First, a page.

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Typical writing mistakes all non-native English speakers make


We all make mistakes... it's natural right? Well in the two years of being an English teacher I can say there are some common pitfalls that every student will fall down at some point. If you are curious to learn more, then let's read on together.




One of the most common problems I have encountered would be students mixing up prepositions. It is usually the most telltale sign a non-native has written a text. Some typical mistakes would include using “until” instead of  “by” when referring to timeframes. So, for instance, they would say “I should arrive until 6 pm” which happens a lot. It is understandable as many other languages don't use as many prepositions as the English language. For example, the Spanish can use “a” which can translate into many meanings like “to” and “at” to name a few. The main problem with the English language is it has many special cases and exemptions which need to be learned.

The same with articles, there are some basic rules to follow with English articles, but there is a massive range of exceptions. A typical mistake would include “All fashionable people are here” missing out “the” happens often. A great book to help with the use cases and the exceptions would be Practical English Usage.



This is something that occurs often and involves a student using the wrong word because it sounds similar to another. For example, in Spanish, they can confuse “fabrica” which means factory with “fabric” and vice versa. The words often look like a quick and easy translation but mean something completely different.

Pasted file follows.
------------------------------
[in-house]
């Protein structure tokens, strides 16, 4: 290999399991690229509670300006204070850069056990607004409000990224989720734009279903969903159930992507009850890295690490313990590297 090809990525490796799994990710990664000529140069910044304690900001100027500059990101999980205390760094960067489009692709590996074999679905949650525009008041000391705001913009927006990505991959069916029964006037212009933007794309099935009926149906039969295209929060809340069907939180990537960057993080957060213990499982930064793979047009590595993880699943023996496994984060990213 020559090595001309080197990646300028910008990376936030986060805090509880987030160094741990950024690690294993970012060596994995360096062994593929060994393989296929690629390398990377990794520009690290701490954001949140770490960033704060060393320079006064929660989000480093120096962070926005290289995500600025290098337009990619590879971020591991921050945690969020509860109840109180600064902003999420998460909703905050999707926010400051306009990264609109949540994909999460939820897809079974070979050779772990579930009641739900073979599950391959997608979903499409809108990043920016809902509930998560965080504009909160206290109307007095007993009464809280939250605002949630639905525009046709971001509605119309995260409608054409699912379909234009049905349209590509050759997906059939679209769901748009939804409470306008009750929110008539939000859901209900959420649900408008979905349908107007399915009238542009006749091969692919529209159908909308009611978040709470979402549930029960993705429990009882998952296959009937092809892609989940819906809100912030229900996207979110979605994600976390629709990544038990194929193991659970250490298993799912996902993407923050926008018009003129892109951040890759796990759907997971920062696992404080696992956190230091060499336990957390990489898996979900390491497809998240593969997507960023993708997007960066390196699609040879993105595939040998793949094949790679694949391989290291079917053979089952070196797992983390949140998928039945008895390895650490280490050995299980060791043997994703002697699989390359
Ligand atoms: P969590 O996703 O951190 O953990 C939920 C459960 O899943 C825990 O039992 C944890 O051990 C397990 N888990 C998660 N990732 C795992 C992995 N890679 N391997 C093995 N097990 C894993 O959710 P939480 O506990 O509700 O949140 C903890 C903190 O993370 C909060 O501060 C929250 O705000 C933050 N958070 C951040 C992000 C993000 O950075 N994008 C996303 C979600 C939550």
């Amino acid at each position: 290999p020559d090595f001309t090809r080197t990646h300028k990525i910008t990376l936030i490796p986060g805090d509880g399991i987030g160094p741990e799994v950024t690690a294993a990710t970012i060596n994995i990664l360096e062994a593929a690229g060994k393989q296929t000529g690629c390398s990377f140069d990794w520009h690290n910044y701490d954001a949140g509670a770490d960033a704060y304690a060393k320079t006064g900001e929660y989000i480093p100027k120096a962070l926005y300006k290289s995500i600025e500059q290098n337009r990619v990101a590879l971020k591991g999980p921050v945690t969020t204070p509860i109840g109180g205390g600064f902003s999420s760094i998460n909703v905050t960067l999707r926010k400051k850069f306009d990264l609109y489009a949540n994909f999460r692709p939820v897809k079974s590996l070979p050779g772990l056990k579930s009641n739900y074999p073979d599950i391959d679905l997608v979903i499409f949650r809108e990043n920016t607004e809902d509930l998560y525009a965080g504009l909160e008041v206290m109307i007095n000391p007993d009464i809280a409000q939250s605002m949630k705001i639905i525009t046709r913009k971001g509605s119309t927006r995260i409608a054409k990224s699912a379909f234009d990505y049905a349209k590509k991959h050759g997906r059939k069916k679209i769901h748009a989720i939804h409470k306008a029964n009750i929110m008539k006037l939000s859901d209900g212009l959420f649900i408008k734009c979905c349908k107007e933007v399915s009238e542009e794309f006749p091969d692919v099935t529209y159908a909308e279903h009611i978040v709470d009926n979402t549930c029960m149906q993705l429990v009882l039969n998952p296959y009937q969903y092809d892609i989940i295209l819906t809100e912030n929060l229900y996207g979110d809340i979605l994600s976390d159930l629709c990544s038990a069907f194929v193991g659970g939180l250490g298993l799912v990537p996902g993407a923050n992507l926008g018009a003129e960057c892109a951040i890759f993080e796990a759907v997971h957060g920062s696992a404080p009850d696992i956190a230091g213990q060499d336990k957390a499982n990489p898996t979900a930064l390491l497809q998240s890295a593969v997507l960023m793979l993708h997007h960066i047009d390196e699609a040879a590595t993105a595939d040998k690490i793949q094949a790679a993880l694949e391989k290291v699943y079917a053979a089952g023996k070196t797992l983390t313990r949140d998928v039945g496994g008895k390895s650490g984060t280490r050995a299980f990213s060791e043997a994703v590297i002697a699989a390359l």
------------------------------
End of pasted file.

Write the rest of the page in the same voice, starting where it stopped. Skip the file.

The English language has some simple rules to follow for constructing a sentence. So, for example, a basic guide is to always use the subject then the verb and lastly the object (S+V+O). For instance “I play football” is correct. In some languages, you can swap the adjectives and object around like in Spanish. So “El veloz coche” means the fast car but they can also say “the car fast” which is also fine in Spanish. It is quite natural for a foreign speaker to construct words in English the way they think in their own language.



Non-native English speakers have a tendency to overuse some transition words or conjunctions. So for example, they will overuse words like “therefore” and “furthermore” where instead they could have combined sentences. So “The pizza was hot. Therefore, he burned his tongue” could have been combined to make “The pizza was hot, burning his tongue.”

Lacking in vocabulary can also cause repetitive words which can always be a struggle of a language learner. Check out this useful article to find ways to expand your vocabulary.



This is something that most language learners have been subject to at some point. This is where you are looking for a word in a bilingual dictionary and you have many different meanings for one word with little or no explanation. This, therefore, leads to choosing the wrong word out of haste while trying to finish whatever piece of work quickly. Here is a helpful resource to write an essay fast without making any mistakes.